2. According to documentation written by Mr Trach Pen, the lay teacher of the Academic Buddhist College in Kampuchea Kraom Kleang Khet, it is mentioned that in the Longvek Era (2017BE – 1528 AD), Preah Bath Ang Chann 1 appointed Ponhea Tat to the position of King Tranh (District King) of Kampuchea Kraom Bassak District.

Racing at the junction allowed easier access for many provinces. The event because an annual tradition providing the navy with the opportunity to show its military prowess.

3. It is said that the water festival is one of the most spectacular traditional events. It is described as being similar to some festivals held in the north of Europe today. Some traditionalists claim the history of the festival lies in close connection with the history of Buddha, however, others translate that the festival represents a thanksgiving to the Gods of Water and Earth for providing the livelihood and welfare for the Cambodian people. One final translation relates to the festival following the tradition of Bahmanism and reflecting the daily lit elf the farming community.

The District King assigned a royal administration to defend his district. He divided his navy into three different types of boats with his troops trained in specific fighting styles.

Group 1 – The Vanguard: A boat that is similar in shape to today’s racing boat.
Group 2 – The Reserve Army: The rowing boats travelled two abreast.
Group 3 – Bassak Army: A large boat with a roof structure, fixed oars and a sail. This boat is similar in shape to the traditional used on the Bassak. The boat was used primarily to store the army’s supplies.

The navy was headed by the Kind on Earth and King Tranh who directed four ministers (Four Columns). During the period of the full moon in November that fe four ministers mobilised their troops for a campaign for one day and one night. The navy was ordered to a boat race on the river Peam Kanthao in Khet Kleang at a junction of he river.

The water festival is held on the full moon in November coinciding with the rainy season. During this time the lakes flood creating great seas and in turn it is time to harvest the rice. When the Mekong River swells during the period August to November, the waters flow into the Tonle Sap Lake from the south to the north Then in the low water season following November, the lake waters ebb and the flow reverses back from the Tonle Sap in to the Mekong River from the north to the south. This annual flooding of the Mekong River, with its sources in Tibet, provides the livelihood for many Cambodian farmers.

The silt that is carried by the flood waters is extremely fertile, providing rich resource for Cambodia. The crops produced in the low water season are essential to the welfare of the Cambodian People.

For this reason, the Khmer people choose the full moon of the Khe Kadek as the time to conduct the water festival, the procession of illuminated floats, the salutation to the moon and the Auk Ambok as a means to express their profound thanks to the Mekong River and Tonle Sap River.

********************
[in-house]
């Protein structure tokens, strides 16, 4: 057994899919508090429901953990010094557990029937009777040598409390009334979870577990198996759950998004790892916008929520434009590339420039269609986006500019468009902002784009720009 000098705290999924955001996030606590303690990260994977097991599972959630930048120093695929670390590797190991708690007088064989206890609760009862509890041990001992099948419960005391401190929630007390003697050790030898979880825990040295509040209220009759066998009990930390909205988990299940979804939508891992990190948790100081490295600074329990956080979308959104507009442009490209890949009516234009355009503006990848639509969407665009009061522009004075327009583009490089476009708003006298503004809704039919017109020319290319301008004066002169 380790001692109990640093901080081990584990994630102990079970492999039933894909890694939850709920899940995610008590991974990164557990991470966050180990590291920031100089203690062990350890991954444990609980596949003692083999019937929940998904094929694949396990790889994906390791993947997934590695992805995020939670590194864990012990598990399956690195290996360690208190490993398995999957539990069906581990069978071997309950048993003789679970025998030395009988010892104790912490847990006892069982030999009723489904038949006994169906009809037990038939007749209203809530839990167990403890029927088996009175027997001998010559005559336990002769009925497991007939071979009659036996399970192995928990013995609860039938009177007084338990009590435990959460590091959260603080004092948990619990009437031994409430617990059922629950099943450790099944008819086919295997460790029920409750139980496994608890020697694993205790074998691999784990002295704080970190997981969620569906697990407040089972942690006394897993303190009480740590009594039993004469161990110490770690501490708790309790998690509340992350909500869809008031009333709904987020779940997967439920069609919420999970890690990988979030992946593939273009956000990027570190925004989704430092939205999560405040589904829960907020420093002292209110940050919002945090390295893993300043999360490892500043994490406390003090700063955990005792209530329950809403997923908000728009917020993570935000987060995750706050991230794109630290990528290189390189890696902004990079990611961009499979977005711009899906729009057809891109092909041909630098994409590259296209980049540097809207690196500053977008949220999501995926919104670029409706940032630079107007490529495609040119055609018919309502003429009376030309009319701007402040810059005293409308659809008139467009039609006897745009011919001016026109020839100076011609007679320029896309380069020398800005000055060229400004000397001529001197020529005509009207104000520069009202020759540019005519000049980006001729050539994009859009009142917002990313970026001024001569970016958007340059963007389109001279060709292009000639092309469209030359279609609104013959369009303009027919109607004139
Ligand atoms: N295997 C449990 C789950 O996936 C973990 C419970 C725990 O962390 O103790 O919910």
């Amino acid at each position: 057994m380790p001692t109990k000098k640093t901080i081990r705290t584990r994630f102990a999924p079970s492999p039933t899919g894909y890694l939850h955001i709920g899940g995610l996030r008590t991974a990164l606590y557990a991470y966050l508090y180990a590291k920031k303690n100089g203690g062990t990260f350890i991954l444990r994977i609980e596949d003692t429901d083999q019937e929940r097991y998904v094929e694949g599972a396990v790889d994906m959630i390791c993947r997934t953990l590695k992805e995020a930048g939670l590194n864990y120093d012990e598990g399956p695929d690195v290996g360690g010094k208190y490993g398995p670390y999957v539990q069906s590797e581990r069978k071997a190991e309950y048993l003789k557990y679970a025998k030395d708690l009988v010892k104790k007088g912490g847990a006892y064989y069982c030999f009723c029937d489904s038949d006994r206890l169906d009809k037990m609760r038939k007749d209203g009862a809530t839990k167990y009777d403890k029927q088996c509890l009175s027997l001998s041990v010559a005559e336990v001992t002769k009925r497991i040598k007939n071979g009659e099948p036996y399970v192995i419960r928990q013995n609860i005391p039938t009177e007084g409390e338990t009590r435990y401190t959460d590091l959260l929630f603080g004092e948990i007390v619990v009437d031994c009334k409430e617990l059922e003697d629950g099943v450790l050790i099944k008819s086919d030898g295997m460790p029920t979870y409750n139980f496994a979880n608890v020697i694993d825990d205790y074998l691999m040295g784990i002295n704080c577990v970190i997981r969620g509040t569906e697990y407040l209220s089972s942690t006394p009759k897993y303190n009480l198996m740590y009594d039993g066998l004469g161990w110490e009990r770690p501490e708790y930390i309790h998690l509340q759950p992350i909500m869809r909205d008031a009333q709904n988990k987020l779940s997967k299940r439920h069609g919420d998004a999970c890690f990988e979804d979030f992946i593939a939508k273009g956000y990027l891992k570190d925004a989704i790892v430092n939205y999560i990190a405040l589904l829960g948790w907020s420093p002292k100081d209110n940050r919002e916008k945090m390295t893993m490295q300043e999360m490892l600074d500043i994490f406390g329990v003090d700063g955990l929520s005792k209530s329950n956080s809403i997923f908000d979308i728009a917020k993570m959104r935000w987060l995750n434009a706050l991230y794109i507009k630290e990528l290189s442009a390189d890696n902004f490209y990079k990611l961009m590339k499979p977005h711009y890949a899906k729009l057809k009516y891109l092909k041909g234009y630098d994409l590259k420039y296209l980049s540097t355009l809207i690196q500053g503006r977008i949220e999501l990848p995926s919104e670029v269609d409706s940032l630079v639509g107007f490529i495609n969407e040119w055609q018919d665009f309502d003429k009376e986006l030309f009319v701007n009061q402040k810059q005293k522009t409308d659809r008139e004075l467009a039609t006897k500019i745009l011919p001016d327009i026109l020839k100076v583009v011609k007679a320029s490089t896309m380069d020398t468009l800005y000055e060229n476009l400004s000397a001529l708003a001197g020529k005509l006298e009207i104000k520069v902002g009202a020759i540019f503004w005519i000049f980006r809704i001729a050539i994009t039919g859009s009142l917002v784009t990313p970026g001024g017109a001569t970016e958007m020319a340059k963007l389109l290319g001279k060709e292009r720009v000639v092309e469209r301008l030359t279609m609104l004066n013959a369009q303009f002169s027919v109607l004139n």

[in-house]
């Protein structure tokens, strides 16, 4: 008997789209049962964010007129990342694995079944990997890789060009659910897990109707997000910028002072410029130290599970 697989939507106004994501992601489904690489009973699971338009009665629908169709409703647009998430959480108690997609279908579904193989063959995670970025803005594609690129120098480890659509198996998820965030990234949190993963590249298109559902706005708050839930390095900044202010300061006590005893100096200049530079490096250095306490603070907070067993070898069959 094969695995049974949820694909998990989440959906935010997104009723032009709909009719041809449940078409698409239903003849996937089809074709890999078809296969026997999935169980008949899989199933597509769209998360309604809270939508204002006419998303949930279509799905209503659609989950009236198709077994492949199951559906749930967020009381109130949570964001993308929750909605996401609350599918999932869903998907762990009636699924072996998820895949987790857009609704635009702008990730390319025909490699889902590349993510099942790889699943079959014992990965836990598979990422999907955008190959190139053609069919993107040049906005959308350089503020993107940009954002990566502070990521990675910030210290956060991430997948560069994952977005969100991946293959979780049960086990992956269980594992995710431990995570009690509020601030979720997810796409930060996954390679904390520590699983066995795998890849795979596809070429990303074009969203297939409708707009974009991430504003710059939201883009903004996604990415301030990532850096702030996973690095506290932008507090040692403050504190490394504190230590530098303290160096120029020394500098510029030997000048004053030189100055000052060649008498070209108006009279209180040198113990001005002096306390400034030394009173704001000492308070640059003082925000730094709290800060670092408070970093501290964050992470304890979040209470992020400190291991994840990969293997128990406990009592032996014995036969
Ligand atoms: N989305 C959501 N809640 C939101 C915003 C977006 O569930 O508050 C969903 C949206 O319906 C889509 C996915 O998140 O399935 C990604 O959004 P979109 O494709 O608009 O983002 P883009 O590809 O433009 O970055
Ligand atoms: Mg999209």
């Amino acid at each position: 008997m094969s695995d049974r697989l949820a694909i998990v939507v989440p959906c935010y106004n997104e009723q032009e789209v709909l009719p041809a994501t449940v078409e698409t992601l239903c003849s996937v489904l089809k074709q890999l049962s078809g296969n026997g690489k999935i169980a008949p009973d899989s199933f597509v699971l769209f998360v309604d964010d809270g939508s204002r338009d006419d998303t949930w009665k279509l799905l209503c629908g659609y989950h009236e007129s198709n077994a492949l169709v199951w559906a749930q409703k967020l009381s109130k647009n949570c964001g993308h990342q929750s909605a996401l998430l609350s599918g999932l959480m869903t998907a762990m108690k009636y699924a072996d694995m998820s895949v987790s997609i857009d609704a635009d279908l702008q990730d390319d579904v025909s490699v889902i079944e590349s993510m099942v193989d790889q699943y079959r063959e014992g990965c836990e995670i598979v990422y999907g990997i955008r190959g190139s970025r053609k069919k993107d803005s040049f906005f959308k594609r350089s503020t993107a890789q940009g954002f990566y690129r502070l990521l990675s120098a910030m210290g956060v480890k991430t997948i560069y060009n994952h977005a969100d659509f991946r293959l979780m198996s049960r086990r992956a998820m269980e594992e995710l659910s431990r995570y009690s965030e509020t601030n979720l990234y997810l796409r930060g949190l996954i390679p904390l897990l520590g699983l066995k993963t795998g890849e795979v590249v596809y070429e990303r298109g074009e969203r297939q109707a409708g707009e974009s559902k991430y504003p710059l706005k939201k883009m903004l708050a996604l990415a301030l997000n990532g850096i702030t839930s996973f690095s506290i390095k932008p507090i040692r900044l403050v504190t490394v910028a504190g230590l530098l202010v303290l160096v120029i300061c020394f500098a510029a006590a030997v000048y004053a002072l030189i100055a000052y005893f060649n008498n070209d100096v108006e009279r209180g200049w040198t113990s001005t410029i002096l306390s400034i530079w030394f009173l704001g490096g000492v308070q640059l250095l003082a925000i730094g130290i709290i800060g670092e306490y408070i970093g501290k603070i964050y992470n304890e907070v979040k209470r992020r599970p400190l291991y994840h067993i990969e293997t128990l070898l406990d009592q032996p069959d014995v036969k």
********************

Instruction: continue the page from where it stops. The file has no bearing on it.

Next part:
The festival is usually held for three days i.e. the 14th and 15th of the waxing moon and the 1st of the waning moon. Festivities take place in front of the Royal Palace.

This festival consecrates Preah Changkaun Keo (the main parts of Buddha) in the Naga World and the Buddha’s footprints in the five directions detailed below. The Khmer people conduct this festival during the full moon of November, it is believed that great merit and prosperity will be provided to the country.

In Pali Teathavong scripture it is said that the four Preah Changkaum Keo are dedicated in four directions: Traitrowend Paradise, Naga World, Srok Kanthea and Toan Borakaling Roat in Pali Pheana Veara it si that that the footprints of Buddhalocated in five directions: SovannMealika Barapoat, Sovann Barapoat, Sovann Koda Barapoat, Yoonka Borei and Stoeng Neamatea. In th prose of Pali praise of Preah Bath ‘Yortha Bate’ it is also said that Buddha’s footprints are located in five directions as in Pheana Veara.

The Festival of the Sampeah Preah Khe and Auk Ambok:

Sampeah Preah Khe means the salutation to the moon. Auk Ambok means the offering of bananas and Ambok. This tradition is based on ancient Khmer legends in the first phase of Pali scripture of Baramathatibani Atha Katha Chariya Bedak, it is said that the Great Buddha was born on the full moon as Sasa Bandit of ‘Wise man born in the form of the Rabbit’.

Indra decided to test the faces by disguising himself as an old Brahman and begged for Sasa Bandit’s flesh as food. Sasa Bandit told the old Brahman to light a fire and once the fire was burring strongly he shook himself three times to let the insects perched on him to escape and then leapt into the flames. Fortunately the flames did not touch Sasa Bandit and the old Brahman hurried to carry him to the moon in his arms.He drew an image of the rabbit on the moon in Maneang Sela ‘plaster’ and wished the figure of the rabbit long life. Under the power of the Buddha and the resolution of Indra, the shape of the rabbit has appeared in the moon ever since. To reflect this belief the Khmer people celebrate it annually during the full moon of the Khe Kadek. They prepare special cakes, Ambok and bananas to salute the moon.